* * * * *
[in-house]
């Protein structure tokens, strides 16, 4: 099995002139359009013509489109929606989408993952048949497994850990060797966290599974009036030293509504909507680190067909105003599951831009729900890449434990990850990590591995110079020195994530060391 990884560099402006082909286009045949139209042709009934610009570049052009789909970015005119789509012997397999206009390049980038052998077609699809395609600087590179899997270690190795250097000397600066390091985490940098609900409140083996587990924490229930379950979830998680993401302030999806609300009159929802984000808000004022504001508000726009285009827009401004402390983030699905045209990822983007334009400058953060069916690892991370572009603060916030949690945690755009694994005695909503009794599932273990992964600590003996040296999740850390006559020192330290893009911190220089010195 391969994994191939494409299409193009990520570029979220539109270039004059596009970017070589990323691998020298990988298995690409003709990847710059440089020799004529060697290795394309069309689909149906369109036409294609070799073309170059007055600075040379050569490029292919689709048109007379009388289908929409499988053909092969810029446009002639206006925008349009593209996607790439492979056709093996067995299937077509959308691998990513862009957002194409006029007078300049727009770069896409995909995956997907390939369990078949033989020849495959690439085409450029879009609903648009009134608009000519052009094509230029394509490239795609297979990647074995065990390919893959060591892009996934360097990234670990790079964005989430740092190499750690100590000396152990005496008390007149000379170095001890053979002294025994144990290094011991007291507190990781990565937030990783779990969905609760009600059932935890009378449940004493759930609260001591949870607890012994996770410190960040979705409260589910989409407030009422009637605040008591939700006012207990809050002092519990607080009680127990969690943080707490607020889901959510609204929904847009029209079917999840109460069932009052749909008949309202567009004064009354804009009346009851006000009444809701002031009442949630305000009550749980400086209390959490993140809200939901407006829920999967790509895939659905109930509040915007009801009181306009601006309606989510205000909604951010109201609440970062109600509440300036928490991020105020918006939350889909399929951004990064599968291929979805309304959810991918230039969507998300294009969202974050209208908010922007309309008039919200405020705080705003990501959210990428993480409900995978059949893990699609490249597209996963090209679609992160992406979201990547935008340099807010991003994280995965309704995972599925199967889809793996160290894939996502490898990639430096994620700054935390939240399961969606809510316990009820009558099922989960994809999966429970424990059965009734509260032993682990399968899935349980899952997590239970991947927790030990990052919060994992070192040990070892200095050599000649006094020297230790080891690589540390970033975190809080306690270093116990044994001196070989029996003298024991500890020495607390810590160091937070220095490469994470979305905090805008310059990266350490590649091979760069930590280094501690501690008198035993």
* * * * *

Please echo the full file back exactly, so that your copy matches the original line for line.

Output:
[in-house]
């Protein structure tokens, strides 16, 4: 099995002139359009013509489109929606989408993952048949497994850990060797966290599974009036030293509504909507680190067909105003599951831009729900890449434990990850990590591995110079020195994530060391 990884560099402006082909286009045949139209042709009934610009570049052009789909970015005119789509012997397999206009390049980038052998077609699809395609600087590179899997270690190795250097000397600066390091985490940098609900409140083996587990924490229930379950979830998680993401302030999806609300009159929802984000808000004022504001508000726009285009827009401004402390983030699905045209990822983007334009400058953060069916690892991370572009603060916030949690945690755009694994005695909503009794599932273990992964600590003996040296999740850390006559020192330290893009911190220089010195 391969994994191939494409299409193009990520570029979220539109270039004059596009970017070589990323691998020298990988298995690409003709990847710059440089020799004529060697290795394309069309689909149906369109036409294609070799073309170059007055600075040379050569490029292919689709048109007379009388289908929409499988053909092969810029446009002639206006925008349009593209996607790439492979056709093996067995299937077509959308691998990513862009957002194409006029007078300049727009770069896409995909995956997907390939369990078949033989020849495959690439085409450029879009609903648009009134608009000519052009094509230029394509490239795609297979990647074995065990390919893959060591892009996934360097990234670990790079964005989430740092190499750690100590000396152990005496008390007149000379170095001890053979002294025994144990290094011991007291507190990781990565937030990783779990969905609760009600059932935890009378449940004493759930609260001591949870607890012994996770410190960040979705409260589910989409407030009422009637605040008591939700006012207990809050002092519990607080009680127990969690943080707490607020889901959510609204929904847009029209079917999840109460069932009052749909008949309202567009004064009354804009009346009851006000009444809701002031009442949630305000009550749980400086209390959490993140809200939901407006829920999967790509895939659905109930509040915007009801009181306009601006309606989510205000909604951010109201609440970062109600509440300036928490991020105020918006939350889909399929951004990064599968291929979805309304959810991918230039969507998300294009969202974050209208908010922007309309008039919200405020705080705003990501959210990428993480409900995978059949893990699609490249597209996963090209679609992160992406979201990547935008340099807010991003994280995965309704995972599925199967889809793996160290894939996502490898990639430096994620700054935390939240399961969606809510316990009820009558099922989960994809999966429970424990059965009734509260032993682990399968899935349980899952997590239970991947927790030990990052919060994992070192040990070892200095050599000649006094020297230790080891690589540390970033975190809080306690270093116990044994001196070989029996003298024991500890020495607390810590160091937070220095490469994470979305905090805008310059990266350490590649091979760069930590280094501690501690008198035993």